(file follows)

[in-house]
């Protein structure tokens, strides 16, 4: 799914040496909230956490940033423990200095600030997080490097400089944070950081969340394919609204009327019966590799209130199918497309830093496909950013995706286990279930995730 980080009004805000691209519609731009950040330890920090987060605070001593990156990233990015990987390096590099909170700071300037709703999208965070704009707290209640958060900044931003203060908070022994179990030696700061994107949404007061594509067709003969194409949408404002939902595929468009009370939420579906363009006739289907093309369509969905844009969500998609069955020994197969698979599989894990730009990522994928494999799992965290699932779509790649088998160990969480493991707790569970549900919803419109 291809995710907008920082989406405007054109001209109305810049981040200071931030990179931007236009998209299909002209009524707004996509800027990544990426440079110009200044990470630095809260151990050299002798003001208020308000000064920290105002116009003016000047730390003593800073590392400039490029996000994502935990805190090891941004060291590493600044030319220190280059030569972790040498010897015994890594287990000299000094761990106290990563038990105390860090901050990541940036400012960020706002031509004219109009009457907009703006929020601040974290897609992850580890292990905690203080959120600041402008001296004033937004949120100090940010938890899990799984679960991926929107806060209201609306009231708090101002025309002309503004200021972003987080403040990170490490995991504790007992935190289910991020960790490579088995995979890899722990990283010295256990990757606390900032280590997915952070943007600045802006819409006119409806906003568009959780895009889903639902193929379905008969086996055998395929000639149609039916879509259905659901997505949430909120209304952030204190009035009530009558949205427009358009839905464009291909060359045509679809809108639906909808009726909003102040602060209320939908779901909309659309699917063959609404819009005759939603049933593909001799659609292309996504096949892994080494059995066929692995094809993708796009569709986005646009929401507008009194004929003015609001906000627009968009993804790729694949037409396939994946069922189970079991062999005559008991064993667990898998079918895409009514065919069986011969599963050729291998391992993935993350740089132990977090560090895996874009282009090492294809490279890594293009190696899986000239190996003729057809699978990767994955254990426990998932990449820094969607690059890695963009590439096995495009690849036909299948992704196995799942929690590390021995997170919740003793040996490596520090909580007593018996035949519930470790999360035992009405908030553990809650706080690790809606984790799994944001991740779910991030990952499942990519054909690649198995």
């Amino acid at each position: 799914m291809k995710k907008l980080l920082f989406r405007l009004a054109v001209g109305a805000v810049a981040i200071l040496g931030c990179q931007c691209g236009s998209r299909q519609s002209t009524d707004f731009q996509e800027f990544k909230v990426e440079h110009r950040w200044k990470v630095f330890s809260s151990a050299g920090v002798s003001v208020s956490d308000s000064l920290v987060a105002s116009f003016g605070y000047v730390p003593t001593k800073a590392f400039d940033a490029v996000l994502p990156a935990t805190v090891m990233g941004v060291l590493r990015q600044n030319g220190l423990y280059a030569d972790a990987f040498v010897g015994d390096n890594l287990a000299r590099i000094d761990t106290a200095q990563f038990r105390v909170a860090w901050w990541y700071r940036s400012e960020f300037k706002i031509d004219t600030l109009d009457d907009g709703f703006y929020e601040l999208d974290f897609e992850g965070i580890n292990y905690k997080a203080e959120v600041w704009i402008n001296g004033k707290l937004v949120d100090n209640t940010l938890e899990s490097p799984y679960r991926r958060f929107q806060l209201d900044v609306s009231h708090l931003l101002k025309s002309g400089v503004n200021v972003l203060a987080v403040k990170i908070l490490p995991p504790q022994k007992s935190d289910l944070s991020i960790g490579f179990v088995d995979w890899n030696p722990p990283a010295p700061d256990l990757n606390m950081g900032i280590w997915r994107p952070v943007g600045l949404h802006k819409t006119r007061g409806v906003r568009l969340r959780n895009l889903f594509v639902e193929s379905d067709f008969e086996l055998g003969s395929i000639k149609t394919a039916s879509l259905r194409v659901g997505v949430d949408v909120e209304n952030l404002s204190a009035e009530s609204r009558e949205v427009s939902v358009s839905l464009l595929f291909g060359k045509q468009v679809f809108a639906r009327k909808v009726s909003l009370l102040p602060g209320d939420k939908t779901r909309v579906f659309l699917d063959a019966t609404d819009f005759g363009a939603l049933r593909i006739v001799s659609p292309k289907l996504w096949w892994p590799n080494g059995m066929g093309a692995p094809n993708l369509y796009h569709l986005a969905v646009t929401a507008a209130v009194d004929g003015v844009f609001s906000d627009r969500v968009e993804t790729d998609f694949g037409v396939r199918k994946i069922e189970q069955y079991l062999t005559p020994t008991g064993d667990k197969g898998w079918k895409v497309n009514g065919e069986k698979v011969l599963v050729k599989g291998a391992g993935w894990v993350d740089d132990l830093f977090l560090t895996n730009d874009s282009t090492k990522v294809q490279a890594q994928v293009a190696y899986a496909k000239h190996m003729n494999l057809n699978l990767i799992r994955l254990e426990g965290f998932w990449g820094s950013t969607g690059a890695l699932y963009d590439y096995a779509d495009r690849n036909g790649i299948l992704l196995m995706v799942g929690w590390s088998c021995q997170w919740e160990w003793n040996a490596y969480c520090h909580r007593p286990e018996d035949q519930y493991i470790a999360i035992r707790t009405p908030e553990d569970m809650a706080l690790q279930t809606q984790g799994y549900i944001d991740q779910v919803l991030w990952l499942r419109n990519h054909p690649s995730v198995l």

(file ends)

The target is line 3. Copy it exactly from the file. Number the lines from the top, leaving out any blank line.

């Amino acid at each position: 799914m291809k995710k907008l980080l920082f989406r405007l009004a054109v001209g109305a805000v810049a981040i200071l040496g931030c990179q931007c691209g236009s998209r299909q519609s002209t009524d707004f731009q996509e800027f990544k909230v990426e440079h110009r950040w200044k990470v630095f330890s809260s151990a050299g920090v002798s003001v208020s956490d308000s000064l920290v987060a105002s116009f003016g605070y000047v730390p003593t001593k800073a590392f400039d940033a490029v996000l994502p990156a935990t805190v090891m990233g941004v060291l590493r990015q600044n030319g220190l423990y280059a030569d972790a990987f040498v010897g015994d390096n890594l287990a000299r590099i000094d761990t106290a200095q990563f038990r105390v909170a860090w901050w990541y700071r940036s400012e960020f300037k706002i031509d004219t600030l109009d009457d907009g709703f703006y929020e601040l999208d974290f897609e992850g965070i580890n292990y905690k997080a203080e959120v600041w704009i402008n001296g004033k707290l937004v949120d100090n209640t940010l938890e899990s490097p799984y679960r991926r958060f929107q806060l209201d900044v609306s009231h708090l931003l101002k025309s002309g400089v503004n200021v972003l203060a987080v403040k990170i908070l490490p995991p504790q022994k007992s935190d289910l944070s991020i960790g490579f179990v088995d995979w890899n030696p722990p990283a010295p700061d256990l990757n606390m950081g900032i280590w997915r994107p952070v943007g600045l949404h802006k819409t006119r007061g409806v906003r568009l969340r959780n895009l889903f594509v639902e193929s379905d067709f008969e086996l055998g003969s395929i000639k149609t394919a039916s879509l259905r194409v659901g997505v949430d949408v909120e209304n952030l404002s204190a009035e009530s609204r009558e949205v427009s939902v358009s839905l464009l595929f291909g060359k045509q468009v679809f809108a639906r009327k909808v009726s909003l009370l102040p602060g209320d939420k939908t779901r909309v579906f659309l699917d063959a019966t609404d819009f005759g363009a939603l049933r593909i006739v001799s659609p292309k289907l996504w096949w892994p590799n080494g059995m066929g093309a692995p094809n993708l369509y796009h569709l986005a969905v646009t929401a507008a209130v009194d004929g003015v844009f609001s906000d627009r969500v968009e993804t790729d998609f694949g037409v396939r199918k994946i069922e189970q069955y079991l062999t005559p020994t008991g064993d667990k197969g898998w079918k895409v497309n009514g065919e069986k698979v011969l599963v050729k599989g291998a391992g993935w894990v993350d740089d132990l830093f977090l560090t895996n730009d874009s282009t090492k990522v294809q490279a890594q994928v293009a190696y899986a496909k000239h190996m003729n494999l057809n699978l990767i799992r994955l254990e426990g965290f998932w990449g820094s950013t969607g690059a890695l699932y963009d590439y096995a779509d495009r690849n036909g790649i299948l992704l196995m995706v799942g929690w590390s088998c021995q997170w919740e160990w003793n040996a490596y969480c520090h909580r007593p286990e018996d035949q519930y493991i470790a999360i035992r707790t009405p908030e553990d569970m809650a706080l690790q279930t809606q984790g799994y549900i944001d991740q779910v919803l991030w990952l499942r419109n990519h054909p690649s995730v198995l």